How is roseola diagnosed?

To diagnose roseola, a doctor will take a history and do a thorough physical exam. A diagnosis of roseola is often uncertain until the fever subsides and a rash appears. As a result, the doctor may order tests to make sure the fever is not caused by another type of infection.

How is roseola treated?

In most cases, roseola does not require treatment other than trying to bring down a high fever. Antibiotics cannot treat roseola because it is caused by a virus.

Acetaminophen (like Tylenol) or ibuprofen (like Advil or Motrin) can help reduce your child’s fever. Avoid giving aspirin to a child because the use of aspirin in such cases has been linked to the development of Reye’s syndrome, which can lead to liver failure. A sponge or towel soaked in cool water can help comfort the child until the fever subsides. Ice, cold water, alcohol rubs, cold baths and fans should be avoided.

Encourage your child to drink clear liquids like water with ice cubes, children’s electrolyte solutions, sodas like ginger ale, or clear broth. Fluids reduce the risk of dehydration.

Call your child’s doctor if your child is lethargic, not drinking, or if you cannot control their fever.

Can roseola be prevented?

There is no known way to prevent the spread of roseola. The infection usually affects young children but rarely adults. Therefore, it is thought that exposure to roseola during childhood may provide long-lasting immunity against the disease. Repeated cases of roseola can occur, but they are not common.

The fifth disease

Fifth disease is a highly contagious disease caused by human parvovirus. The condition results in a rash that looks like the cheeks have been slapped.

Fifth disease usually affects school-aged children.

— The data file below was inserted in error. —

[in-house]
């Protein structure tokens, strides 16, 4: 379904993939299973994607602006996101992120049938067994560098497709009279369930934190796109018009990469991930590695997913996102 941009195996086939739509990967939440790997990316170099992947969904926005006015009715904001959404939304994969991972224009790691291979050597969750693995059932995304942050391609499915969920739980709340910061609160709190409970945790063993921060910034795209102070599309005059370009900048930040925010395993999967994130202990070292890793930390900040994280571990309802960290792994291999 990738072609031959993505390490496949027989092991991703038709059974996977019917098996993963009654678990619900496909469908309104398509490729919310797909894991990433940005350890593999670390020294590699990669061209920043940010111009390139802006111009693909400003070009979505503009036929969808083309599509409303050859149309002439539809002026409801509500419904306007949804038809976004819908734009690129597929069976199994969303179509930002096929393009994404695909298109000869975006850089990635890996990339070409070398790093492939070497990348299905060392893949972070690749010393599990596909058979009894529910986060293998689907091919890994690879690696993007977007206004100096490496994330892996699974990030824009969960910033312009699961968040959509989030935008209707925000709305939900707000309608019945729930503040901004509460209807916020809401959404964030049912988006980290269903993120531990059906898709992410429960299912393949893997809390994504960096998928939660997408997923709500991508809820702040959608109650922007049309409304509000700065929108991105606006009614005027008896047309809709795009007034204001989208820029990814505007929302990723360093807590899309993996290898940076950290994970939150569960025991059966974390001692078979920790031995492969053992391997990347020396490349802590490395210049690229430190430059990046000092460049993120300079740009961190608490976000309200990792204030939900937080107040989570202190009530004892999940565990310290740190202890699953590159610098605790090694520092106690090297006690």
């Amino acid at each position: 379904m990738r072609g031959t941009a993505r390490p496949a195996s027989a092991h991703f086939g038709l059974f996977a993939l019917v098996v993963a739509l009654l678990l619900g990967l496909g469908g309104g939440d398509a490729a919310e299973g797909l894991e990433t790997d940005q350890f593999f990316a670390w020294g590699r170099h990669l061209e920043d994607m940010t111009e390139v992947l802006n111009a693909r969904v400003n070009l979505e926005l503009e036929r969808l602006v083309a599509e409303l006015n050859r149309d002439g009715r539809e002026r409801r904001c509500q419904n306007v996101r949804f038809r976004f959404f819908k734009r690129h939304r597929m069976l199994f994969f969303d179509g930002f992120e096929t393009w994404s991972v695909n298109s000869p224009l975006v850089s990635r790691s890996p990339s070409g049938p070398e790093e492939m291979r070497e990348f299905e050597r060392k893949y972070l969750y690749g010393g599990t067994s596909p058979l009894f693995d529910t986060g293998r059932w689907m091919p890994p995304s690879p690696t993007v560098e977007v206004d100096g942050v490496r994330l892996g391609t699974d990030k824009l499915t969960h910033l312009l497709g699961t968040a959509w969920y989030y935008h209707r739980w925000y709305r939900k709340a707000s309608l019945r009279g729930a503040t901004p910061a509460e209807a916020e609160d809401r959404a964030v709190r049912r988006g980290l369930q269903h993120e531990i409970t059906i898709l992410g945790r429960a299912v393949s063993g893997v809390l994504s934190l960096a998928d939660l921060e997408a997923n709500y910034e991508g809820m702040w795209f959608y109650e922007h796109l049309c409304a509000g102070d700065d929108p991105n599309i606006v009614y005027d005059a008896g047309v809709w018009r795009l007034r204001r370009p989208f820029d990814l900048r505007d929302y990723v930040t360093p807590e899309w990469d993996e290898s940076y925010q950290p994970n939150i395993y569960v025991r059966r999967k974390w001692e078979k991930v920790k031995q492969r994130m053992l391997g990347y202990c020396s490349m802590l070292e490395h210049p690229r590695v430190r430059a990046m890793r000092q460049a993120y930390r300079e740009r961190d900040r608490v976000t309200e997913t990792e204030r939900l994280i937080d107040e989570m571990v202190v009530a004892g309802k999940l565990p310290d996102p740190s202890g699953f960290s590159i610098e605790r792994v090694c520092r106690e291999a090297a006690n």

Fifth disease rarely causes harm to an unborn child, but pregnant women should be monitored in case they have not developed immunity to the virus.

What causes fifth disease?

The virus – Parvovirus B19 – that causes fifth disease is transmitted by sneezing or coughing. The disease is only contagious before the rash appears.

What are the symptoms of fifth disease?

Most children with fifth grade usually have minimal symptoms, if any, other than a rash. Symptoms of fifth disease include:

  • Flu-like and cold symptoms such as cough, runny nose, fever, general pain in joints and muscles, loss of appetite and irritability
  • A facial rash that feels like the cheeks have been slapped appears around days 7-10 of illness; the rash is not painful but is warm to the touch. It usually goes away after about a week, but can come back when it gets hot from sweating or exercising.
  • Rash spread to thighs and arms

Joint pain is sometimes observed in adults, rarely in children.

How is fifth disease diagnosed?

In most cases, a doctor can diagnose fifth disease by seeing the typical rash during a physical exam. To confirm the diagnosis, a blood test may be done to look for parvovirus antibodies.

How is fifth disease treated?

There is no cure for the disease itself, but medications like Tylenol or Advil can treat symptoms. Those with fifth disease should drink plenty of fluids to prevent dehydration.